Spider Venom and the Search for Safer Pain Meds


Some of the most poisonous animals on the planet are found down under. Australian researchers retrieved exciting new data when taking a closer look at spider venom. Biosynthesized chemicals designed to be highly reactive with other organisms could inspire new drugs and, eventually, an entire new class of painkillers.

It can be defensive but the function of spider venom is often to incapacitate or kill prey. University of Queensland academics released their findings in The British Journal of Pharmacology, after they isolated seven unique peptides found in certain spider venoms that can block the molecules that allow pain-sensitive nerve pathways to communicate with the brain. One of the pepetides originated in the physiology of a Borneo orange-fringed tarantula. That peptide possessed the correct chemical structure, combined with a stability and effectiveness to become a non-opiate painkiller.

15% of all adults are in chronic pain, according a study published in 2012 Journal of Pain. Most readers are already aware of the danger of addiction and lagging effetiveness of opiate drugs like morphine, hydrocodone, oxycodone. The medical community is hungry for a change in available medications. Opiates are all derivatives or inspired by opium plants which have been tried and tested for centuries. Venomous spiders are difficult to study but the motivation for new drugs has loosened funding with the help of promising finds like this one.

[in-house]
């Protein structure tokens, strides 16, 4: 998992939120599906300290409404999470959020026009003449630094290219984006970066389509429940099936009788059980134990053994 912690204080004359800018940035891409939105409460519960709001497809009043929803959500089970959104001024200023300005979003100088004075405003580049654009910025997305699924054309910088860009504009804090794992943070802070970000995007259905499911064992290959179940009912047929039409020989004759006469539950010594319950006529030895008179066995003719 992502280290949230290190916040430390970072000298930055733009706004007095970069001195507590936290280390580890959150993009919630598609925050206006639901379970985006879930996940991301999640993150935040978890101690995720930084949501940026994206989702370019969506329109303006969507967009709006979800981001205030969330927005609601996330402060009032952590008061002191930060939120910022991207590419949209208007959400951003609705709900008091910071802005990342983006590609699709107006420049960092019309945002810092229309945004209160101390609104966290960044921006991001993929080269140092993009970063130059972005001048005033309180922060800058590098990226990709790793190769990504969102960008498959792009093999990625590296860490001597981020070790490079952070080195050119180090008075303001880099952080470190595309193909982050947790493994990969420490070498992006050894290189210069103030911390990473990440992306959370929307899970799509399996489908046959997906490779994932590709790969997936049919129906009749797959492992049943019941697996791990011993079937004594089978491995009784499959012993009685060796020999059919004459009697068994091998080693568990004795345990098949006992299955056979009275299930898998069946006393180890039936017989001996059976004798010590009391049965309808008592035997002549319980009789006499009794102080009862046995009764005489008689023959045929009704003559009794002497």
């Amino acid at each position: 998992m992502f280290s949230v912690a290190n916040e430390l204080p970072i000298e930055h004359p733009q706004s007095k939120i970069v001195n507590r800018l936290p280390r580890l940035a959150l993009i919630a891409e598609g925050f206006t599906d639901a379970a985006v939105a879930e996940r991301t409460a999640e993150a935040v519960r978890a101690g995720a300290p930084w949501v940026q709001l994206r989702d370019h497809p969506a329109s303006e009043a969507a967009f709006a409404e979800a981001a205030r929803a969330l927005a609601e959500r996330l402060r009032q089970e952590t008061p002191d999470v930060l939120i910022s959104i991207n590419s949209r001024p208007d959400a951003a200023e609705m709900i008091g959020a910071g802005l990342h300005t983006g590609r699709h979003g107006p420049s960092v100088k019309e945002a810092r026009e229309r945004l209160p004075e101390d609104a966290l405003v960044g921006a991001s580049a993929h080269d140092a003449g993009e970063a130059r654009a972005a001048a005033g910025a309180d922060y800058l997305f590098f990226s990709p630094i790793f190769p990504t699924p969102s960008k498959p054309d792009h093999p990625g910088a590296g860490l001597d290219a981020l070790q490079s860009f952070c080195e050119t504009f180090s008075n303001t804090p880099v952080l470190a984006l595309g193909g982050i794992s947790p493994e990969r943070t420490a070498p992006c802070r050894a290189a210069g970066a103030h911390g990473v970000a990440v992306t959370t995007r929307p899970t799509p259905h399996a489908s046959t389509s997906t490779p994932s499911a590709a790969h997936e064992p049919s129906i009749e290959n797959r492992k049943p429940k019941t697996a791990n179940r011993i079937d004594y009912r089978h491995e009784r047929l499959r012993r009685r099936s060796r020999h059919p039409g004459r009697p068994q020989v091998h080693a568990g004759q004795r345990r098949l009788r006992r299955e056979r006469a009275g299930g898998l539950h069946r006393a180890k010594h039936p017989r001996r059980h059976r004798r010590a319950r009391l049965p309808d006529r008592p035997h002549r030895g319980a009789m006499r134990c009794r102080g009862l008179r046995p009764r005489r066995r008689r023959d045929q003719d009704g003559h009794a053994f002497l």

“Spider venom acts in a different way to standard painkillers,” ~ Dr. Jennifer Smith, research officer @ University of Queensland’s Institute for Molecular Bioscience.

While cessation from pain might in itself create an addictive reaction, this venom is promising, according to Dr. Smith, because it blocks the channel through which the pain would even reach the brain. Opiates merely block the widespread opioid receptors in actual brain cells, deep within and in the surrounding nerve tissue of the brain itself.

What’s the mechanism of action for this spider-drug? Some people are born with a rare genetic defect that renders them unable to feel pain. Geneticists identified the human gene responsible, known as SCN9A. Dr. Smith hopes the peptide will enable the cells of a human without the defect to shut down part of the DNA that manifests this immunity to pain.

There could be other breakthroughs in medicine and chemistry. The findings are awesome in the Australian project but those researchers only documented findings of roughly 200 out of 45,000 known species of spider.  Out of those 200, 40% contained peptides that interacted with the way pain channels communicate. The next step would be to test the painkillers on animals.

“We’ve got a massive library of different venoms from different spider species and we’re branching out into other arachnids: scorpions, centipedes and even assassin bugs,” said Dr. Smith.

 

Jonathan Howard
Jonathan is a freelance writer living in Brooklyn, NY

comments